The tea party also put up yard signs and attended rallies with signs that read "Taxpayers for Ed Martin" but included "St. Louis Tea Party" decals.

It would have been very easy for them to simply use advertisements or signage that simply said, "Vote for the pro-liberty candidate (wink wink)."  But they didn't.  They deliberately flaunted 501(c)(4) rules by endorsing Ed Martin.  And now they have the audacity to go on national TV and complain about the IRS looking at tea party groups. 

One last irony from the Kulow video worth mentioning: another guest was an employee of Americans For Prosperity, the astroturf group funded by the billionaire Koch brothers.  This raises an issue that I think hasn't been discussed enough as part of the IRS "scandal." People say it would be wrong for the IRS to target particular groups just because of their political beliefs, and this, of course, is true.  But that isn't necessarily the only reason the IRS has for looking closely at the tea party groups.  As most people know, the tea party wasn't as "spontaneous" as they liked to portray, and they received a lot of help and coordination from big-money backed groups, including especially the Koch Brothers' Americans for  Prosperity.  So if there's evidence that a number of groups are coordinating with one another or being coordinated while applying for 501(c)(4) status, and that some of those groups are flaunting the rules, then that seems to me to provide a reason for carefully looking at the groups, entirely independently of their political beliefs.

Update: Several people are telling me that Wagman's claim that 501(c)(4)s "can't communicate their endorsement to the public at large" is based on a misreading. If that's true, then the tea party doesn't seem to be violating the post Citizen's United interpretation of 501(c)(4) rules, just operating in the murky actually-functioning-as-a-political-organization-designed-solely-to-win-elections-while-technically-following-the-law landscape that we already knew about.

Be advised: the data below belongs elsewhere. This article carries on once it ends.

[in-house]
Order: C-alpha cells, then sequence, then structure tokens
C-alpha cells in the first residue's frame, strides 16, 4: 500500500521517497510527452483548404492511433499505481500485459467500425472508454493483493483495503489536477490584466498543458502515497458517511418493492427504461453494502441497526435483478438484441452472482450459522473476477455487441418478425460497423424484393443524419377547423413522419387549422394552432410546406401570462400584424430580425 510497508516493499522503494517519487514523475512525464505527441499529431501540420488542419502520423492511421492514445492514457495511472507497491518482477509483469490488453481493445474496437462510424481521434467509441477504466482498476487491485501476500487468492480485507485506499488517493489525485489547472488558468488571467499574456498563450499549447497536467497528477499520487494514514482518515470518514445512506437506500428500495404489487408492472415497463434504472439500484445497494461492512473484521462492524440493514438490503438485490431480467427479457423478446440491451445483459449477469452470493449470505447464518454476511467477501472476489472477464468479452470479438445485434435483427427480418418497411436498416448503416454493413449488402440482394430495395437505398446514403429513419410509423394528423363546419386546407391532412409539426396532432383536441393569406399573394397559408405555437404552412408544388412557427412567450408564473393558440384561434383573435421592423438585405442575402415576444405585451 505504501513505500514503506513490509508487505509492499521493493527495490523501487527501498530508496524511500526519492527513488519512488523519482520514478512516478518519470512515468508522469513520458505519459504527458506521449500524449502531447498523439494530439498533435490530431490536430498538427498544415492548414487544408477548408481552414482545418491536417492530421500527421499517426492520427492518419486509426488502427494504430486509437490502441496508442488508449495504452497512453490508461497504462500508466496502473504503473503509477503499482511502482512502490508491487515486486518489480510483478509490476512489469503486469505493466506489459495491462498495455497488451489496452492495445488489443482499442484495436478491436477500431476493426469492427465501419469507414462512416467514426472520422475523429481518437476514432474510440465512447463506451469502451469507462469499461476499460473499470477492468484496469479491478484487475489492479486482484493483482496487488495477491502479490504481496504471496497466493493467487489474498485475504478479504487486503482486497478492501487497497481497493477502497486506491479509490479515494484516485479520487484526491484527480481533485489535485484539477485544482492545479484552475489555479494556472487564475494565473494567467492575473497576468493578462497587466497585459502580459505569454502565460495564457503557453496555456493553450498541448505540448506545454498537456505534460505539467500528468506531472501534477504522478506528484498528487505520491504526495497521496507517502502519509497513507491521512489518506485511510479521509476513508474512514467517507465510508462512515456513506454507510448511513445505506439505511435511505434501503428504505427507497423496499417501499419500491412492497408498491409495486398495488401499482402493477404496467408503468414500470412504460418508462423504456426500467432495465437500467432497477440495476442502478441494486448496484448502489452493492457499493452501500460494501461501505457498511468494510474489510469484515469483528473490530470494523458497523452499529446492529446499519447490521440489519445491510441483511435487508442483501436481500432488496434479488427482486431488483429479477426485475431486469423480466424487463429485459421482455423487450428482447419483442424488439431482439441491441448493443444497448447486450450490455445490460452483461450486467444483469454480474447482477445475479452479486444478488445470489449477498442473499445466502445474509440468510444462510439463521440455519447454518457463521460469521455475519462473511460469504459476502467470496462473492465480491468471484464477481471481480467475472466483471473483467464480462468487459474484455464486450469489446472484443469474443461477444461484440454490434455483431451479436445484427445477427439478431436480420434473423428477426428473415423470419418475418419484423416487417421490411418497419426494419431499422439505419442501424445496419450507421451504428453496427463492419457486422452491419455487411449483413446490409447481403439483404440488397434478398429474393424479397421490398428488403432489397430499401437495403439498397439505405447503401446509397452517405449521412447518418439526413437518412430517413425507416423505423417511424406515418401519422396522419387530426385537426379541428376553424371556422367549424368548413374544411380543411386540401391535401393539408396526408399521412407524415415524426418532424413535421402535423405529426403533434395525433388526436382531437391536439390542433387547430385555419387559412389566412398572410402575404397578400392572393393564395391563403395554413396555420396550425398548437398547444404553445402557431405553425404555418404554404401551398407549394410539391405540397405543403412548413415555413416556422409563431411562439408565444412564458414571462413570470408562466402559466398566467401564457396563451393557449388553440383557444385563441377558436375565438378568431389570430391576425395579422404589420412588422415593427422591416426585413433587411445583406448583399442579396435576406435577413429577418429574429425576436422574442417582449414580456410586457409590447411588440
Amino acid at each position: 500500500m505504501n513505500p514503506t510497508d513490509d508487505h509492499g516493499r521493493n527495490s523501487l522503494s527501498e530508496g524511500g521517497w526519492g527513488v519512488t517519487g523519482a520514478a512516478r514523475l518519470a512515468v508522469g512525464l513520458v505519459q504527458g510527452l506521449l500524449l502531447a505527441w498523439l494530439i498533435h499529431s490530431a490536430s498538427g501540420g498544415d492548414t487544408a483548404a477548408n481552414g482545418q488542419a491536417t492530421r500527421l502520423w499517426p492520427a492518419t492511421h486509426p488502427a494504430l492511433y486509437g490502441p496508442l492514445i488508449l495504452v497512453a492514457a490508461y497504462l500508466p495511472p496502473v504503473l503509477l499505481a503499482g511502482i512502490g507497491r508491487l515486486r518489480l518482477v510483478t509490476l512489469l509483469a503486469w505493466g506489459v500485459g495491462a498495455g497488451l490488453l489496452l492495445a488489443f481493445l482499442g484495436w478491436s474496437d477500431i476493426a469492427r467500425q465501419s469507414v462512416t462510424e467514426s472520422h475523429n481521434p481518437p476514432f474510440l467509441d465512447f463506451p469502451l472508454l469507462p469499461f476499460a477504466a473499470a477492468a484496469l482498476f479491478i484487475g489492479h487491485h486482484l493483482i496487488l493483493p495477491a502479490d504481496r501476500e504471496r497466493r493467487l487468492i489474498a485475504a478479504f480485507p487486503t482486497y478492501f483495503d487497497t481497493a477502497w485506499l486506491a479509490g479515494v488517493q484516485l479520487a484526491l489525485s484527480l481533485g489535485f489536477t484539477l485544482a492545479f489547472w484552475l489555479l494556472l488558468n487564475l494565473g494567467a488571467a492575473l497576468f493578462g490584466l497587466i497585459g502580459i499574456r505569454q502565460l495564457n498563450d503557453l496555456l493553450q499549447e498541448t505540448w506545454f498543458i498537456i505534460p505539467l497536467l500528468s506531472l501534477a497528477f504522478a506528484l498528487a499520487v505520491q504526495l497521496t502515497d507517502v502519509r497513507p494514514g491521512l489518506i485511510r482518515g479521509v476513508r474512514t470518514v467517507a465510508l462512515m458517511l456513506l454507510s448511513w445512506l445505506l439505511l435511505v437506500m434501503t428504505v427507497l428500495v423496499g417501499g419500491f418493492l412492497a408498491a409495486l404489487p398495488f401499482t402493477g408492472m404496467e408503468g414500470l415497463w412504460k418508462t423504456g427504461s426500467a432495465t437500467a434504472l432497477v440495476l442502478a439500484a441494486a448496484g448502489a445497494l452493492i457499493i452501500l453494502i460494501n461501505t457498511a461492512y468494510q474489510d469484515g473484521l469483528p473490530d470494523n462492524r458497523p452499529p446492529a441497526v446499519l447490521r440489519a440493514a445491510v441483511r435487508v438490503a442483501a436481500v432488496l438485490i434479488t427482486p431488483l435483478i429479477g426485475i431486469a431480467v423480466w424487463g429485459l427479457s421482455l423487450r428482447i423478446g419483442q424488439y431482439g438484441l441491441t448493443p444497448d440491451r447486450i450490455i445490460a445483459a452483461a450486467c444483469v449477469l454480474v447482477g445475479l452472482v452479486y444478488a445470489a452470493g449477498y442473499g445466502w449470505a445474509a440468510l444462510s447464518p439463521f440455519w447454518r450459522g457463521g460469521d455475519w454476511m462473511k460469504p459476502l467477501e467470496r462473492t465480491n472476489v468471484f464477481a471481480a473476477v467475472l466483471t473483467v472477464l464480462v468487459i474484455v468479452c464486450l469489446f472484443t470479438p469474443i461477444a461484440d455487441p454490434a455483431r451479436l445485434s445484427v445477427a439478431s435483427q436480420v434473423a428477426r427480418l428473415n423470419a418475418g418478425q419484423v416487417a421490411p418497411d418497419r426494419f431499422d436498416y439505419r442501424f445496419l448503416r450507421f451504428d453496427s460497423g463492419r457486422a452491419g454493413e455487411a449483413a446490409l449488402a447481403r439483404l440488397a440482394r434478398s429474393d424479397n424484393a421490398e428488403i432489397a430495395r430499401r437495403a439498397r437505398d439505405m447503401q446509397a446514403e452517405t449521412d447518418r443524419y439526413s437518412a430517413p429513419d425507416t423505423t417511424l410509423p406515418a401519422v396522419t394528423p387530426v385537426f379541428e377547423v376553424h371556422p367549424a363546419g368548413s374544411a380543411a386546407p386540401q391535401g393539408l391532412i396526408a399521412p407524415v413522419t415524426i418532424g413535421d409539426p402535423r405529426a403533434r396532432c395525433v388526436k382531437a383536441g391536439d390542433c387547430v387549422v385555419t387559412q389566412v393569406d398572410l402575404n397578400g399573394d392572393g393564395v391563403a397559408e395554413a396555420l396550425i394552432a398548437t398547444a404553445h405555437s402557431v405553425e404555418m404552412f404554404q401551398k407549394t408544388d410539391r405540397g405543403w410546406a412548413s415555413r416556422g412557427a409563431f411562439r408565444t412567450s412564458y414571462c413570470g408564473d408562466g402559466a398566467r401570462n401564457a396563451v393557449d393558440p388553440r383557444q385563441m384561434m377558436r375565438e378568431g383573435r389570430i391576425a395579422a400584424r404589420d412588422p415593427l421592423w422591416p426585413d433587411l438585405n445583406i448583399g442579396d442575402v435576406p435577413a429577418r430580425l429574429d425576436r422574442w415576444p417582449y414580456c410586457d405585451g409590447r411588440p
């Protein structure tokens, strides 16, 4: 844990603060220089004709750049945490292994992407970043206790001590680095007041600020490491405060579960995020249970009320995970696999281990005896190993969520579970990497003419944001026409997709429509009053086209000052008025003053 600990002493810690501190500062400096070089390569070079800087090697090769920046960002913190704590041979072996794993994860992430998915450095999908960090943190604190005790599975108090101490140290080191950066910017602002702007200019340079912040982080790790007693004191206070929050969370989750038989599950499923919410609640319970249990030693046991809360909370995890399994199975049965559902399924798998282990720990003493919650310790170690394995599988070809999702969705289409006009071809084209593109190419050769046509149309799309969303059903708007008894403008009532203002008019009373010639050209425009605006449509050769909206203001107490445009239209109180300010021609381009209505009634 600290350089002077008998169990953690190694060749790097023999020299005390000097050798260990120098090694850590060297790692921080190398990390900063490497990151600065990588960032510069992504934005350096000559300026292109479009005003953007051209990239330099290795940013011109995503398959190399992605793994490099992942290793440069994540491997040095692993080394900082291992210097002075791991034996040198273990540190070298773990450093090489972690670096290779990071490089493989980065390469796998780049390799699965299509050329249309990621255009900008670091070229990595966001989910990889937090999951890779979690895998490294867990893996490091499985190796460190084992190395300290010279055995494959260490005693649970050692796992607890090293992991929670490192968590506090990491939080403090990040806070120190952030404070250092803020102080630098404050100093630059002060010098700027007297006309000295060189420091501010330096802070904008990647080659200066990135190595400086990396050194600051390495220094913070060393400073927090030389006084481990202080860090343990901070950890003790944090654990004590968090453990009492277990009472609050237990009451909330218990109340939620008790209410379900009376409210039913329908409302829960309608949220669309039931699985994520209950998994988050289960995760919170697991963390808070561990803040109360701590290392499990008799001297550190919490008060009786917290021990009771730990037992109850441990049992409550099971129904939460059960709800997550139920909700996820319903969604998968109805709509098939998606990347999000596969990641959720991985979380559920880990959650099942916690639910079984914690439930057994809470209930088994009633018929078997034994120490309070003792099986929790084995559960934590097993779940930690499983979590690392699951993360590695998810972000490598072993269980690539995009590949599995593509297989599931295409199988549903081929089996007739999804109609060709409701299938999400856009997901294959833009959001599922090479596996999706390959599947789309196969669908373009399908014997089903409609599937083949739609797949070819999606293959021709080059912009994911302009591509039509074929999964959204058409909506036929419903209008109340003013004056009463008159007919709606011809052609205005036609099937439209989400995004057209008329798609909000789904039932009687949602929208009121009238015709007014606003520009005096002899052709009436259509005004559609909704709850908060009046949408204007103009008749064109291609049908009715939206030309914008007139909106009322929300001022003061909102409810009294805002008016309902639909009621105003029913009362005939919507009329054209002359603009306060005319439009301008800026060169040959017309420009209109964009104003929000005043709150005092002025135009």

Update #2: Think Progress gets to the heart of the matter.

Wednesday, May 8, 2013

Hazardous Conditions: New Report ranks Missouri 35th in nation on workplace safety

As the Missouri legislature winds down and high-profile tragedies in the U.S. and worldwide are still fresh in our minds, a new report shows Missouri has a long way to go on workplace safety. According to “Death on the Job: The Toll ofNeglect,” released by the AFL-CIO on Tuesday, Missouri ranks 35th in the nation in workplace safety.

Just one worker killed on the job is too many, but the report details 132 Missouri workers who went to work in 2011 and never made it back home. At a rate of 4.9 deaths per 100,000 workers, this puts Missouri behind 34 out of 50 states. Neighboring Arkansas and Kansas are among the worst states for workplace fatalities, along with North Dakota, Wyoming and Montana.

Missouri AFL-CIO Secretary Treasurer Mike Louis said politics is a factor. “While too many people are dying on the job right here in Missouri, too many of our elected officials are trying to make it more difficult for Missourians to exercise their collective bargaining rights to ensure health and safety protections at work,” said Louis.

“Some of the most dangerous states in the country are so-called ‘right to work’ states – and that’s no coincidence. In states were fewer workers are able to have a voice on the job and to advocate for better working conditions, corporations cut corners and take risks that cause devastating consequences.”

Another issue cited in the report is underfunding of enforcement agencies. Due to a lack of staffing it would take the Occupational Safety and Health Administration (OSHA) a whopping 111 years to inspect each workplace in Missouri – just once.

Louis said “Our elected leaders should find ways to make things better and reduce these tragic numbers, not push more dangerous legislation like ‘right to work’ and paycheck deception. Workplace safety needs to be a priority on the federal, state and local level.”

Across the country there’s much work to do. The report notes that in 2011, there were 4,693 workplace deaths due to traumatic injuries and more than 3.8 million workers across all industries, including state and local government, who experienced work-related illnesses and injuries.